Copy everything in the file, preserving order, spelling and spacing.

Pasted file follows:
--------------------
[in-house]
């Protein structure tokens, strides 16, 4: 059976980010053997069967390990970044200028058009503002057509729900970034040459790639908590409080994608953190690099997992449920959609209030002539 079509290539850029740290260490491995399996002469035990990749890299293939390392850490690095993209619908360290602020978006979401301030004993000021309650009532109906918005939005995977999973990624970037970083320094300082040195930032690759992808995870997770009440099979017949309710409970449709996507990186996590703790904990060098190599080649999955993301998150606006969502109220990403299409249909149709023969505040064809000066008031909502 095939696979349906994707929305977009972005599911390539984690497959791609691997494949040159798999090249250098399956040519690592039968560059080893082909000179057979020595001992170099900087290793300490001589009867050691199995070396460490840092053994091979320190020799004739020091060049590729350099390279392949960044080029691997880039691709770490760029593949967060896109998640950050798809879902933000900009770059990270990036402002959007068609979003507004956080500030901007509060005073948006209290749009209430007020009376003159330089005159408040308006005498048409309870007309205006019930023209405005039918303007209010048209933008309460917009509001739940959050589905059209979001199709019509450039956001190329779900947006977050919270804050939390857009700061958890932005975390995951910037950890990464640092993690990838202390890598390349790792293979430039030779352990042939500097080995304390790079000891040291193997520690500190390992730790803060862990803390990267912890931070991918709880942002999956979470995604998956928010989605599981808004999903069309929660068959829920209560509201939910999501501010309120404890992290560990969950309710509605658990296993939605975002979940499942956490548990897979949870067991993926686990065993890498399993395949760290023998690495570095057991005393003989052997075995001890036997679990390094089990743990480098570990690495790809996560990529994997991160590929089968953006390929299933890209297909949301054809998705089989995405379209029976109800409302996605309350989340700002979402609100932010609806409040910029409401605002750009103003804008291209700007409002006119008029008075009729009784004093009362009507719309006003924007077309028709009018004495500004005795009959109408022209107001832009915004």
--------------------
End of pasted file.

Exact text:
[in-house]
């Protein structure tokens, strides 16, 4: 059976980010053997069967390990970044200028058009503002057509729900970034040459790639908590409080994608953190690099997992449920959609209030002539 079509290539850029740290260490491995399996002469035990990749890299293939390392850490690095993209619908360290602020978006979401301030004993000021309650009532109906918005939005995977999973990624970037970083320094300082040195930032690759992808995870997770009440099979017949309710409970449709996507990186996590703790904990060098190599080649999955993301998150606006969502109220990403299409249909149709023969505040064809000066008031909502 095939696979349906994707929305977009972005599911390539984690497959791609691997494949040159798999090249250098399956040519690592039968560059080893082909000179057979020595001992170099900087290793300490001589009867050691199995070396460490840092053994091979320190020799004739020091060049590729350099390279392949960044080029691997880039691709770490760029593949967060896109998640950050798809879902933000900009770059990270990036402002959007068609979003507004956080500030901007509060005073948006209290749009209430007020009376003159330089005159408040308006005498048409309870007309205006019930023209405005039918303007209010048209933008309460917009509001739940959050589905059209979001199709019509450039956001190329779900947006977050919270804050939390857009700061958890932005975390995951910037950890990464640092993690990838202390890598390349790792293979430039030779352990042939500097080995304390790079000891040291193997520690500190390992730790803060862990803390990267912890931070991918709880942002999956979470995604998956928010989605599981808004999903069309929660068959829920209560509201939910999501501010309120404890992290560990969950309710509605658990296993939605975002979940499942956490548990897979949870067991993926686990065993890498399993395949760290023998690495570095057991005393003989052997075995001890036997679990390094089990743990480098570990690495790809996560990529994997991160590929089968953006390929299933890209297909949301054809998705089989995405379209029976109800409302996605309350989340700002979402609100932010609806409040910029409401605002750009103003804008291209700007409002006119008029008075009729009784004093009362009507719309006003924007077309028709009018004495500004005795009959109408022209107001832009915004």